WHY ALAN CHARTOCK CAN’T STAY AWAY FROM AN EVER-EXPANDING BAKESHOP By Alan S. Chartock If you ever run across anyone who lives in the Upper West 80s or has recently spent any time on the West Side of Manhattan, ask them if they know Georgia’s. They are sure to look at you with wonderment in their eyes. Georgia Stamoulis comes from a Greek family, and when you ask her how she got into the restaurant business, she simply says, “I’m Greek.” Her family comes from the Greek Island of Chios. What started as a patisserie has grown in size and reputation. Now when we get into New York, our favorite thing to do is head to Georgia’s Bake Shop, on Broadway at West 89th Street, and sit at one of the outdoor European-type tables in the summer and inside in the winter. We watch people, from Kevin Bacon to that guy from Law and Order, walk by. According to my almost-Ph.D. daughter, who sits with her mother to watch the scene, Joy Behar of The View is always around. Stamoulis is no novice. Now 74 years old, she went to the bank and asked them for a loan for her new enterprise. Probably based on her tremendous success with Silver Moon Bakery, on Broadway and West 105th Street (she and a partner still own and operate it with great success), the bank gave her the loan. Her friendly banker told her that it was a tremendous vote of confidence, since they didn’t usually give loans to people her age. She started by renting a small store on the southeast corner of Broadway and 89th Street that was once a cell-phone store. (“We have too many cell-phone stores,” she says with characteristic feistiness.) She rented the frame shop next door when it went out of business. (“We have too many frame shops on the West Side.”) She loves to play tennis and takes dancing lessons. She says that she wants to keep as much business in the neighborhood as possible. She spends a lot of time on the smallest amenities, including faithfully tending the little planters adorning the perimeter of her space. The shop is dog friendly, and the dogs lie by their humans’ sides in the permitted outside areas. You’d almost think you were in Paris.

The pastries are prepared by Aliou Hane (formerly of the famous French pastry shop Fauchon and the Plaza). They are so special that the lines are frequently out the door. Ditto the amazing breads. Complimenting the work of pastry chef Hane is another Stamoulis find, Luisa Fernandes, who was nominated as one of the top 10 chefs in Westchester. The 54-year-old Portuguese native has expanded the menu to the point that the little-bakery-that-could now serves tapas in the afternoon and dinner until 9:30 p.m. every night. The eggs benedict, salads, sandwiches, breakfast pancakes and soups are phenomenal. Stamoulis knows people, and they love her. She is treated as a local celebrity akin to Toots Shor of late. People drop by just to speak with Stamoulis and get her views on everything under the sun. She recently greeted a customer named Bonnie, legal assistant to a judge, and called out to her dog, Audrey. Another customer, Michelle Zaiser, said that while she has had opportunities to rent better apartments in different places, “I couldn’t leave Georgia’s. I’m in here three times a day. The cappuccino is the best on the West Side.” Talk about loyalty.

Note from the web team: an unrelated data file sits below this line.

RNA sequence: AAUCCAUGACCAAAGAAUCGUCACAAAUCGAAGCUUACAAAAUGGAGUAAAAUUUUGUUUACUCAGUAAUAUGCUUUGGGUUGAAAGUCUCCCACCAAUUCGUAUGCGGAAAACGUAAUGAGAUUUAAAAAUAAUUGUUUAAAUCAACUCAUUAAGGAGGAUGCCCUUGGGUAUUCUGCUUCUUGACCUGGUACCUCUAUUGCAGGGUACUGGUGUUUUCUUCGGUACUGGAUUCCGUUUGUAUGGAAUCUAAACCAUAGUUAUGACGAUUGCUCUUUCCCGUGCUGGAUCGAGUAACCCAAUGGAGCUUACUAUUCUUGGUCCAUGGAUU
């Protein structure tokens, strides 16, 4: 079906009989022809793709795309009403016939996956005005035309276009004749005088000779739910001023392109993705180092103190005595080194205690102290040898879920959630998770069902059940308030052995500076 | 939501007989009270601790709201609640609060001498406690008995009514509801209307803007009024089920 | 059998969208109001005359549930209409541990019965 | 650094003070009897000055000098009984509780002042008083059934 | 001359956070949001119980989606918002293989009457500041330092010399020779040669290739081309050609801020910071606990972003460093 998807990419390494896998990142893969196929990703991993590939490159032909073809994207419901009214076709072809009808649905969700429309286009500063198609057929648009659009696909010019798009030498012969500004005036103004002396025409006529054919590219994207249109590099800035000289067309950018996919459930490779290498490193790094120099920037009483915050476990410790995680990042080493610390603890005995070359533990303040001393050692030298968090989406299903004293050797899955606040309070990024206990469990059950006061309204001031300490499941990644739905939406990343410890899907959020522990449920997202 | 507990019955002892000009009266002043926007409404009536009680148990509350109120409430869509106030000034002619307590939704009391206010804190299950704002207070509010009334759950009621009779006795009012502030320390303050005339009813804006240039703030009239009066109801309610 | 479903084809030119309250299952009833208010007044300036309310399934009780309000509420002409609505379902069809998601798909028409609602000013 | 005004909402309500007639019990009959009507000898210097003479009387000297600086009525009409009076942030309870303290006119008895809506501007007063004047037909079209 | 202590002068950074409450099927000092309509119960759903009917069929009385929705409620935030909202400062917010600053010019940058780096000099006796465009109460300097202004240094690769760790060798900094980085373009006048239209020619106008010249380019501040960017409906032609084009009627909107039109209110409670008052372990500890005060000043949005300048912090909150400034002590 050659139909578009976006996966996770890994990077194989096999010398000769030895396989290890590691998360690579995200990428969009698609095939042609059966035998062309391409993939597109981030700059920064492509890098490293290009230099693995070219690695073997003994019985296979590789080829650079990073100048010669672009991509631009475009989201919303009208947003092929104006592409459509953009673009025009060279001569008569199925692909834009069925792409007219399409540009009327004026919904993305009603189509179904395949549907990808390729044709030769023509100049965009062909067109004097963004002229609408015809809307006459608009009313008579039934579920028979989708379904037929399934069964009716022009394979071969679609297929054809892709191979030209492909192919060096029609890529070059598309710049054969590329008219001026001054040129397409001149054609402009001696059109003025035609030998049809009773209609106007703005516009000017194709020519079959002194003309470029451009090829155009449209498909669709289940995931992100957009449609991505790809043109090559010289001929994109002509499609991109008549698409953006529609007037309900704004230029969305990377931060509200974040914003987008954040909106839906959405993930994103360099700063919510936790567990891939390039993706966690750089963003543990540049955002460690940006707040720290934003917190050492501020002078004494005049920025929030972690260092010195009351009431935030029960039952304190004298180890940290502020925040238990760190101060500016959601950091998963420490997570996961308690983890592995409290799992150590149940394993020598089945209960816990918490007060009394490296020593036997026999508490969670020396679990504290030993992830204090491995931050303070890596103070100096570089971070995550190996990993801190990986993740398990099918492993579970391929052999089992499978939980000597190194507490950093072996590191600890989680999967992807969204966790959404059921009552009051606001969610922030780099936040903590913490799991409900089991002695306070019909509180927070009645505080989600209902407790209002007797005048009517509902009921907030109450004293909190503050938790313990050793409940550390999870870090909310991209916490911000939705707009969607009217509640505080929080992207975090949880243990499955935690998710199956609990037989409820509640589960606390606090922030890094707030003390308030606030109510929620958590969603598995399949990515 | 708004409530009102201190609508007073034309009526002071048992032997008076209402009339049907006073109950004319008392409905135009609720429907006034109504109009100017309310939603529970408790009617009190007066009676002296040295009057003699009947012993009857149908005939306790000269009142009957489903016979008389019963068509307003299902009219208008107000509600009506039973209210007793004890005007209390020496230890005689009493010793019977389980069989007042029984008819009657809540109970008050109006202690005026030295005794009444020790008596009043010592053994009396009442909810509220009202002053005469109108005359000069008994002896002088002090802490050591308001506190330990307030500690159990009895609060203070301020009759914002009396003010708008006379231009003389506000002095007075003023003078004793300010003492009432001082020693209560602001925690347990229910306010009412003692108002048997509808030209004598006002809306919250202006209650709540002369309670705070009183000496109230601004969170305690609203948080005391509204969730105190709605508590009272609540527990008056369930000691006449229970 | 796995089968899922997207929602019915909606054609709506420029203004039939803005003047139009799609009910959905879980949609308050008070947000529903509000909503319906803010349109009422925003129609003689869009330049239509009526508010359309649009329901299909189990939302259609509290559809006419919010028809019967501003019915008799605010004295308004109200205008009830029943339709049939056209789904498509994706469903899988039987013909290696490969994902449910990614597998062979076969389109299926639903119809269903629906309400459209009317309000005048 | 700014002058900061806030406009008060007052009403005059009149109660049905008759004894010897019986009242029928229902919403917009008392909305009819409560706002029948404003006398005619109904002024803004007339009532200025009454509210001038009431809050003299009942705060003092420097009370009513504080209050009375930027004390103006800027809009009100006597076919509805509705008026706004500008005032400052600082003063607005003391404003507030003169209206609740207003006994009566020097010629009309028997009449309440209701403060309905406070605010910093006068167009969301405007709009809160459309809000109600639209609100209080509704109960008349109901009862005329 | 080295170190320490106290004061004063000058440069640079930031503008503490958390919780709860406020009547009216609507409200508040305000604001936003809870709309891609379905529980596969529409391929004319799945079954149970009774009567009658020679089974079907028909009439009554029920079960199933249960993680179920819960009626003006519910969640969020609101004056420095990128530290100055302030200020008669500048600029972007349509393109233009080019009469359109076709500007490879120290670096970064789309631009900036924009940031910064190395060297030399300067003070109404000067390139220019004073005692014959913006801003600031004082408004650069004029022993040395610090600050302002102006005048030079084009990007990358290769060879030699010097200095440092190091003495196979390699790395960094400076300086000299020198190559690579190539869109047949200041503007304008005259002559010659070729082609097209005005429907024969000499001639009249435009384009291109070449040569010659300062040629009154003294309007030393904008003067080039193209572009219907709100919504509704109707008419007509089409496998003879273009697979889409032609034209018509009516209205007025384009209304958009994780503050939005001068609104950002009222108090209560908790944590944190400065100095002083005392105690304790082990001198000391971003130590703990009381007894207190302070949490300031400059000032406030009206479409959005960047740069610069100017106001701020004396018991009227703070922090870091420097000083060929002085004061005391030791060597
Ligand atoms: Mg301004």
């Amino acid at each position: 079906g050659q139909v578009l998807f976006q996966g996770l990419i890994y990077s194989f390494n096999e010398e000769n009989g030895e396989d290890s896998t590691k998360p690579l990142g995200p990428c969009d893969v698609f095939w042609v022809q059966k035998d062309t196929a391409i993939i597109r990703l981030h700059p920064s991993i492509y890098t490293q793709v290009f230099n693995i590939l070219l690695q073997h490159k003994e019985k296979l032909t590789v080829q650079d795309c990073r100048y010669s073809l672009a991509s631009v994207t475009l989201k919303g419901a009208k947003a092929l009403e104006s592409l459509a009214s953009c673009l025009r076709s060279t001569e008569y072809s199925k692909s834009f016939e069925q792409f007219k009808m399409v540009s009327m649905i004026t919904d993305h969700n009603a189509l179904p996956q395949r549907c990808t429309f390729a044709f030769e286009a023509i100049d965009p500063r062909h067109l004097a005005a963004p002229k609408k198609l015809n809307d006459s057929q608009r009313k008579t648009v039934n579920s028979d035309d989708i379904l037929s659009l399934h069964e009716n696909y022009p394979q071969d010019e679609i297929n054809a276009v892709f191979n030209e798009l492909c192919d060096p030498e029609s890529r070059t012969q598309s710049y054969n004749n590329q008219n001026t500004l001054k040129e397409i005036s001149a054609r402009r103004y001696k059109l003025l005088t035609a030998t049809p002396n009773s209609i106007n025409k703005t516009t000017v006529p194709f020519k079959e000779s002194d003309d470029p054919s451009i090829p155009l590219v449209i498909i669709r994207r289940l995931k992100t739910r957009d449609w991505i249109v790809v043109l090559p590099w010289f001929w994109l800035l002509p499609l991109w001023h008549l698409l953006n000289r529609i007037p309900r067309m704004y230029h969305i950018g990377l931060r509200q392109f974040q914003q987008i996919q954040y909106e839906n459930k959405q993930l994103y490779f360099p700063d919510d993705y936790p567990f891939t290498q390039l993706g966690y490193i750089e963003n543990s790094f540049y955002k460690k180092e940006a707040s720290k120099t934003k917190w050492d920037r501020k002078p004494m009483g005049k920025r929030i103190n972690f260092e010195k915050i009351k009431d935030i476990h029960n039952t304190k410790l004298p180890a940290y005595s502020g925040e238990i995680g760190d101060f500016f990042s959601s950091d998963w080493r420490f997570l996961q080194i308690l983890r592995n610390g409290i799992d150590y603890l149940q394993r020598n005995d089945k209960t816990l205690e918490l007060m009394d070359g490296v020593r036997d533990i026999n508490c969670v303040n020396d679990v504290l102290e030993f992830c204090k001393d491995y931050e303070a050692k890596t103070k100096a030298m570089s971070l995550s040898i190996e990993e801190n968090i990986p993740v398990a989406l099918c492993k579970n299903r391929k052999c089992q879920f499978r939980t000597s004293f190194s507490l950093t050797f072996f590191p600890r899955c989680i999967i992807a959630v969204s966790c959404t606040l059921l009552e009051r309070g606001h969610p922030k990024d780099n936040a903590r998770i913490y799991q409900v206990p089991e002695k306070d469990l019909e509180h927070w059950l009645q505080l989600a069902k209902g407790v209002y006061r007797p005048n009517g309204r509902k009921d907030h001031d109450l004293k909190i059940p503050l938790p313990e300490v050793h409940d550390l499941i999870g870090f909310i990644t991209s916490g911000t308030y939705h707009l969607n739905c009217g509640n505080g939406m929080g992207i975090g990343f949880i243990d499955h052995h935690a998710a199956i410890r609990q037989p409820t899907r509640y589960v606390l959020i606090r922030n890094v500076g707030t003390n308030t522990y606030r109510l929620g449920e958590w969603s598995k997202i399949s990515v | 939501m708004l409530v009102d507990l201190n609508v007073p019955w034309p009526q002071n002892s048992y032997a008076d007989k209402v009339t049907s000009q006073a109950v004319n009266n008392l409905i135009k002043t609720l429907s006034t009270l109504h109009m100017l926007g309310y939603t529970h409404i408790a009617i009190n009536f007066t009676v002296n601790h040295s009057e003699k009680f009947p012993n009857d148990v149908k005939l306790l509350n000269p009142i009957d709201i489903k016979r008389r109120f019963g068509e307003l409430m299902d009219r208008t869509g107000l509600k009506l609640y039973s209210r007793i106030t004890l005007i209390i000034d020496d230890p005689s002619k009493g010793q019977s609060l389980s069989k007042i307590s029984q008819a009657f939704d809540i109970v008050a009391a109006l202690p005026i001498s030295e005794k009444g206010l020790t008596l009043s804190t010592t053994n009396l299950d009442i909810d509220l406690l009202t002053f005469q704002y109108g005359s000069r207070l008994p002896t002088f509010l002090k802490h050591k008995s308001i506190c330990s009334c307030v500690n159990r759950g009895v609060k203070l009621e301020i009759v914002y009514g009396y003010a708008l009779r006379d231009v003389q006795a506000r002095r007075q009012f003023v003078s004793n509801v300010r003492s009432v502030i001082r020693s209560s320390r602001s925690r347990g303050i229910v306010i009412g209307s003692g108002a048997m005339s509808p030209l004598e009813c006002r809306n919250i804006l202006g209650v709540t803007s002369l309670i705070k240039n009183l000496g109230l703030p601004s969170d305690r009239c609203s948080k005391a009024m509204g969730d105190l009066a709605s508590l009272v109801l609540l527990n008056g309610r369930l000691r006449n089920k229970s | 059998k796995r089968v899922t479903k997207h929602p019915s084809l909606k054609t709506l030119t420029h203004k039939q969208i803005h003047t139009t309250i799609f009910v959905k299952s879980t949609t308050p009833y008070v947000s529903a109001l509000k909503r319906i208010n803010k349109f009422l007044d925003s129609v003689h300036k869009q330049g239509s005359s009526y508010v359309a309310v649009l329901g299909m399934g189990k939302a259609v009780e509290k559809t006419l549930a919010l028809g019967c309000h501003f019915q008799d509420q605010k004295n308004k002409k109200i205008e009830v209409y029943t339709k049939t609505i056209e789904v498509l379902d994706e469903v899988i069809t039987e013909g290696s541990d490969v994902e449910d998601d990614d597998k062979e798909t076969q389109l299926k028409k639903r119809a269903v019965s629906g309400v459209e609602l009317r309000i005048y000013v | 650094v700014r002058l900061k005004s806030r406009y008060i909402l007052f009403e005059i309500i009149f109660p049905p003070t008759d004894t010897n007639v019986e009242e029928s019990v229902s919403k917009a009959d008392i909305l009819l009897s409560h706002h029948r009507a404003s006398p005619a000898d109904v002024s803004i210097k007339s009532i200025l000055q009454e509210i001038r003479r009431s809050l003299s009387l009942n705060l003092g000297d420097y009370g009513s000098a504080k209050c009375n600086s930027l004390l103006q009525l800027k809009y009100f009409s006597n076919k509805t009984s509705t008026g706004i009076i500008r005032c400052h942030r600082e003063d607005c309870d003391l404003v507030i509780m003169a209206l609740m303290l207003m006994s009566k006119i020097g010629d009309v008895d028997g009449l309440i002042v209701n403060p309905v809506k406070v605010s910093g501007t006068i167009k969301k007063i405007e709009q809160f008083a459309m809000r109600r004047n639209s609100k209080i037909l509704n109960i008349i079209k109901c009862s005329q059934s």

My wife, Roselle, says that Georgia’s is a restful place. The coffee is excellent, and the pastries are wonderful, but the best thing is the pain ordinaire, a simple sourdough roll that, with butter and jam, is my favorite thing. Now with the addition of eggs, I can’t stay away. But what Roselle really loves is the vantage point that Georgia’s provides on the world. “You see every age, every color, every kind of dress, or undress. You hear every language and you try to imagine where they are going or where they are coming from. There is an awning to protect you from the sun, and the fact that she is on the corner allows you to see people coming from four different directions. If you want to understand the West Side, Georgia’s is the place to be.” Of course, Stamoulis has her concerns. The rents on the West Side are prohibitive, and you have to sell a lot just to keep up. Her concern is not unwarranted, but my money is on Stamoulis to beat the odds. Alan S. Chartock, a born and bred West Sider, is president and CEO of WAMC/Northeast Public Radio and executive publisher at The Legislative Gazette.

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